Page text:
Serbian President Aleksandar Vučić refused to meet his counterpart from Kosovo, Hashim Thaçi on Friday for talks hosted by the European Union, underscoring the difficulties the former wartime foes still face in agreeing on a permanent peace settlement.
Serbian officials made a range of complaints against Kosovo’s authorities in justifying Vučić’s decision to meet only with EU foreign policy chief Federica Mogherini and not Thaçi at the talks in Brussels. Among their protests, they accused Kosovo officials of vetoing part of a trip Vučić has been planning to make to Kosovo at the weekend.
Thaçi said he was not aware that any parts of Vučić’s visit had been blocked and the Serbian leader’s trip would go ahead “following the itinerary that he has requested.”
The setback came just two weeks after the presidents declared at a conference in Austria their commitment to reaching a comprehensive deal to settle all issues left unresolved from the 1998-1999 war that ended Serb control of Kosovo.
At that event, Vučić and Thaçi also floated the idea of border changes, raising the prospect of a land swap along ethnic lines. The suggestion sparked a fierce reaction in the Balkans and beyond, with critics voicing fears that it would fuel violent campaigns for border changes elsewhere in the volatile region. It also opened up a split within the EU, with some governments and officials open to exploring the proposal as a way to finally settle decades of conflict.
Serbia continues to regard Kosovo, whose population is mainly ethnic Albanian, as a rebel province and Belgrade’s ally Russia has blocked the country’s path to U.N. membership. Both countries aspire to join the EU but Brussels has made clear they must resolve all bilateral disputes before that can happen.
Suggestions the two sides would make swift progress toward a final deal at Friday’s meeting were soon shown to be wide of the mark. Mogherini held several rounds of talks with both leaders but Vučić would not meet face to face with Thaçi.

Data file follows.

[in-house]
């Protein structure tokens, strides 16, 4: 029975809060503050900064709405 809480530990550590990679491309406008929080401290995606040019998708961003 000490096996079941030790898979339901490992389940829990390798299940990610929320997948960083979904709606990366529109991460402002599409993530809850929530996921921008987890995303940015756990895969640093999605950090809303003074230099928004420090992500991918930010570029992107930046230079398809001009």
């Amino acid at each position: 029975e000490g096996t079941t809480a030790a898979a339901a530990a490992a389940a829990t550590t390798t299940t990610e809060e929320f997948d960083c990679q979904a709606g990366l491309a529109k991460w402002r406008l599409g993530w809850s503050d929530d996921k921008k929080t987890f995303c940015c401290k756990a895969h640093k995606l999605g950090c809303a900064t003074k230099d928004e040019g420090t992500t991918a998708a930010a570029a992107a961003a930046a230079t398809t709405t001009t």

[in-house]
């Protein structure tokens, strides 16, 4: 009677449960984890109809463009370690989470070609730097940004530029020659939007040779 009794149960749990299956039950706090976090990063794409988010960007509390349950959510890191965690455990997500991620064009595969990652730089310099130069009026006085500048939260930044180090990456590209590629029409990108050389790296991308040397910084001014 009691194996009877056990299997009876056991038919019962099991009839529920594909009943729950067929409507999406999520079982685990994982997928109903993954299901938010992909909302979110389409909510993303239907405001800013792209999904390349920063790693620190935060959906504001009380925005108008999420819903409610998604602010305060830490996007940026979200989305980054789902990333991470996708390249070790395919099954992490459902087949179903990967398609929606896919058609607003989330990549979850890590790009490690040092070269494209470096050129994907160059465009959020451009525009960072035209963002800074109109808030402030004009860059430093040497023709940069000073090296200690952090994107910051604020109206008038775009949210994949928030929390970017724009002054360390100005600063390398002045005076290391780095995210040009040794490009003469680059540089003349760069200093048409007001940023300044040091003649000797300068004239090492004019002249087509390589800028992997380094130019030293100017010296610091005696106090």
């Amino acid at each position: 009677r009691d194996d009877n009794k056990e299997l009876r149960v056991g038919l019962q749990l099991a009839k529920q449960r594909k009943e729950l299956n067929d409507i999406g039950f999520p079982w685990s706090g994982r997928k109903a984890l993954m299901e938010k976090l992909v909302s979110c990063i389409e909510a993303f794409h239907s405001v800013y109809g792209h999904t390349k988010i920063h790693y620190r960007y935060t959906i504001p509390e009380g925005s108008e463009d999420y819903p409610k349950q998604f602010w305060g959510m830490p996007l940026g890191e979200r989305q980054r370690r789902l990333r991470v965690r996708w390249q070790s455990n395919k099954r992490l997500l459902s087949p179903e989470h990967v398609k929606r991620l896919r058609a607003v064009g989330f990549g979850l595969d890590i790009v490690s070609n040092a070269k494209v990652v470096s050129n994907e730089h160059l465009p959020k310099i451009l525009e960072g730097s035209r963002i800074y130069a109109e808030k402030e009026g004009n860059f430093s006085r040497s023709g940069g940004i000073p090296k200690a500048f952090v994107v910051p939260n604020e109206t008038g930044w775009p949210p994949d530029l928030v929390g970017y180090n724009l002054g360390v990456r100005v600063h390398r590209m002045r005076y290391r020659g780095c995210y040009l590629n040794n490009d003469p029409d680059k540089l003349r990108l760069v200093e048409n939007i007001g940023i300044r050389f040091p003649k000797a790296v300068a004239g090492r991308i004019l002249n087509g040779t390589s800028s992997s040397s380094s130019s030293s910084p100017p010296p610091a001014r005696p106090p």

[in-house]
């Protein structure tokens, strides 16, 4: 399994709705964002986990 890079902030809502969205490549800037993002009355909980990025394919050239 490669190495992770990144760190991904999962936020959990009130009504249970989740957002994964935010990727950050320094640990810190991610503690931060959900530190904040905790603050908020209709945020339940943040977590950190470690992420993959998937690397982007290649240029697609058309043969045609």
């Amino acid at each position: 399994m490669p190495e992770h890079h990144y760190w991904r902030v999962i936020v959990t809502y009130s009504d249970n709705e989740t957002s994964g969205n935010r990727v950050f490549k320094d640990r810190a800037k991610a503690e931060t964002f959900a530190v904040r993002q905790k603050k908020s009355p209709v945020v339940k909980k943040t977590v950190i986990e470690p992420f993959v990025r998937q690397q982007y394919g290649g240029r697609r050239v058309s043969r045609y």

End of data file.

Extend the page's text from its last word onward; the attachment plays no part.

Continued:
“Difficulties remain,” Mogherini acknowledged in a brief statement after the talks. “I trust the full commitment of both presidents to continue the process and reach in the coming months a legally binding agreement on comprehensive normalization of relations, in line with international law.”
Mogherini said she would convene another round of talks later this month.
Thaçi said Friday’s difficulties show the two sides remain far apart.
“We have deep and big differences,” he told POLITICO in an interview. “It was agreed between us that it was better not to meet and destroy everything.”
Marko Djurić, Serbia’s coordinator for Kosovo policy, said Kosovo’s officials have consistently failed to abide by the letter and spirit of agreements already struck between the two sides in an effort to normalize relations. He also suggested that the European Union is not putting enough pressure on Pristina.
But Djurić said Serbian officials “have always been and still are” committed to talks. Djurić told POLITICO that Vučić and his aides are still weighing whether to go ahead with the planned visit to Kosovo, during which he said the president intends to convey messages of “reconciliation and normalization of relations.”